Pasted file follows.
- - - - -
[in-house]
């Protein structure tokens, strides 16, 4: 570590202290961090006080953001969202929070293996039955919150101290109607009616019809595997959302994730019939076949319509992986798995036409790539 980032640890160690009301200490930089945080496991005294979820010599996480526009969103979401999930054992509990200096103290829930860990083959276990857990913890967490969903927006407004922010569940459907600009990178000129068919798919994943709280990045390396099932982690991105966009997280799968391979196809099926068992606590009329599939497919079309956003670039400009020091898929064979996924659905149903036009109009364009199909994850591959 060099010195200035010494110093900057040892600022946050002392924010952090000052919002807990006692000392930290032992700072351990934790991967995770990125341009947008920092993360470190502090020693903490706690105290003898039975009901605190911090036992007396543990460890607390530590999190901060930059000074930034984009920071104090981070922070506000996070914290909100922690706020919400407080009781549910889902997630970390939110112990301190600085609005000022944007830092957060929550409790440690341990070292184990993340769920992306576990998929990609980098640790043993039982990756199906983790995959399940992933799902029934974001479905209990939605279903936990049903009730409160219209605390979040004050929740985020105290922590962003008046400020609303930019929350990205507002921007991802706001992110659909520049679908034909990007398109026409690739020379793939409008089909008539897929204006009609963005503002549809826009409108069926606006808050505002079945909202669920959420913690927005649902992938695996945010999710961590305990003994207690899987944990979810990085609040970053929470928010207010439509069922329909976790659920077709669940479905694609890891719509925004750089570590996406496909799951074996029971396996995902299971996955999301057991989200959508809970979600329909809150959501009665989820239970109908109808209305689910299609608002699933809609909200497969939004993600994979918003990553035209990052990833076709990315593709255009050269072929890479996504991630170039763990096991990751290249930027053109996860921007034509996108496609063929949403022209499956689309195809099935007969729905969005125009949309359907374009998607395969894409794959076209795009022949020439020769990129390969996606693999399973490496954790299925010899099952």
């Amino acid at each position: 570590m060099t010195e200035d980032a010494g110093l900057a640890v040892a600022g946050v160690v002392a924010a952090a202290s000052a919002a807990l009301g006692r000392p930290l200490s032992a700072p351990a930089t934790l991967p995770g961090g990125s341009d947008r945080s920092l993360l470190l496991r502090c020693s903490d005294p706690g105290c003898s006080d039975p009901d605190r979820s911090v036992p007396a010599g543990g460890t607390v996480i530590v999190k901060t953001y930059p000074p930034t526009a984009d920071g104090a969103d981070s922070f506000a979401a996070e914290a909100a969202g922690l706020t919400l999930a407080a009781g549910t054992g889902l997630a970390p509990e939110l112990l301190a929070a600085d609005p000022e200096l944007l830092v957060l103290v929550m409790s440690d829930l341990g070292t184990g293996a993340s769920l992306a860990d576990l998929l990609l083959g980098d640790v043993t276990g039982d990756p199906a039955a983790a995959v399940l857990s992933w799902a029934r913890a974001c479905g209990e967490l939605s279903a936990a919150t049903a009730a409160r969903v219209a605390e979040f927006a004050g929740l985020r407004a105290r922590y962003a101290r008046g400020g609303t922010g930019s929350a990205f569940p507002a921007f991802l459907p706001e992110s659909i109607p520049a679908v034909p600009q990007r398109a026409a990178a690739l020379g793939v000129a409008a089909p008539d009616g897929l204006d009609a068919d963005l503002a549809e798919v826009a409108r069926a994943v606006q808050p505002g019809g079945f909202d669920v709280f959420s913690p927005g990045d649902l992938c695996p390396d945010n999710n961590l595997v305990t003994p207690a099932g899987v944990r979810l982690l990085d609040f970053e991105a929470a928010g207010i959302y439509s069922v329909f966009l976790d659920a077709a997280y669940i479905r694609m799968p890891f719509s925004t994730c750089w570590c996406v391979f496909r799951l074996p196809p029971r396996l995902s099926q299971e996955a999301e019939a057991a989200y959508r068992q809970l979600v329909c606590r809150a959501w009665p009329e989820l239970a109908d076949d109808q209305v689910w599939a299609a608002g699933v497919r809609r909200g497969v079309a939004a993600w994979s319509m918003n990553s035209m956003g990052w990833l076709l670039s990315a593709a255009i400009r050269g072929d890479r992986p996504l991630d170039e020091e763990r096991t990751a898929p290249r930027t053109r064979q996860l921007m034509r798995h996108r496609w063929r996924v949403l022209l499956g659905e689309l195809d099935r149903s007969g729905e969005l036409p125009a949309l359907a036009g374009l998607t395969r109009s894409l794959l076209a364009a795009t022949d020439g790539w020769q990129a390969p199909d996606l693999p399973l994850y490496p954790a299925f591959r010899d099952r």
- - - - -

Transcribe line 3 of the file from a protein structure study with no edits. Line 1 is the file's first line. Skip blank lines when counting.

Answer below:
């Amino acid at each position: 570590m060099t010195e200035d980032a010494g110093l900057a640890v040892a600022g946050v160690v002392a924010a952090a202290s000052a919002a807990l009301g006692r000392p930290l200490s032992a700072p351990a930089t934790l991967p995770g961090g990125s341009d947008r945080s920092l993360l470190l496991r502090c020693s903490d005294p706690g105290c003898s006080d039975p009901d605190r979820s911090v036992p007396a010599g543990g460890t607390v996480i530590v999190k901060t953001y930059p000074p930034t526009a984009d920071g104090a969103d981070s922070f506000a979401a996070e914290a909100a969202g922690l706020t919400l999930a407080a009781g549910t054992g889902l997630a970390p509990e939110l112990l301190a929070a600085d609005p000022e200096l944007l830092v957060l103290v929550m409790s440690d829930l341990g070292t184990g293996a993340s769920l992306a860990d576990l998929l990609l083959g980098d640790v043993t276990g039982d990756p199906a039955a983790a995959v399940l857990s992933w799902a029934r913890a974001c479905g209990e967490l939605s279903a936990a919150t049903a009730a409160r969903v219209a605390e979040f927006a004050g929740l985020r407004a105290r922590y962003a101290r008046g400020g609303t922010g930019s929350a990205f569940p507002a921007f991802l459907p706001e992110s659909i109607p520049a679908v034909p600009q990007r398109a026409a990178a690739l020379g793939v000129a409008a089909p008539d009616g897929l204006d009609a068919d963005l503002a549809e798919v826009a409108r069926a994943v606006q808050p505002g019809g079945f909202d669920v709280f959420s913690p927005g990045d649902l992938c695996p390396d945010n999710n961590l595997v305990t003994p207690a099932g899987v944990r979810l982690l990085d609040f970053e991105a929470a928010g207010i959302y439509s069922v329909f966009l976790d659920a077709a997280y669940i479905r694609m799968p890891f719509s925004t994730c750089w570590c996406v391979f496909r799951l074996p196809p029971r396996l995902s099926q299971e996955a999301e019939a057991a989200y959508r068992q809970l979600v329909c606590r809150a959501w009665p009329e989820l239970a109908d076949d109808q209305v689910w599939a299609a608002g699933v497919r809609r909200g497969v079309a939004a993600w994979s319509m918003n990553s035209m956003g990052w990833l076709l670039s990315a593709a255009i400009r050269g072929d890479r992986p996504l991630d170039e020091e763990r096991t990751a898929p290249r930027t053109r064979q996860l921007m034509r798995h996108r496609w063929r996924v949403l022209l499956g659905e689309l195809d099935r149903s007969g729905e969005l036409p125009a949309l359907a036009g374009l998607t395969r109009s894409l794959l076209a364009a795009t022949d020439g790539w020769q990129a390969p199909d996606l693999p399973l994850y490496p954790a299925f591959r010899d099952r």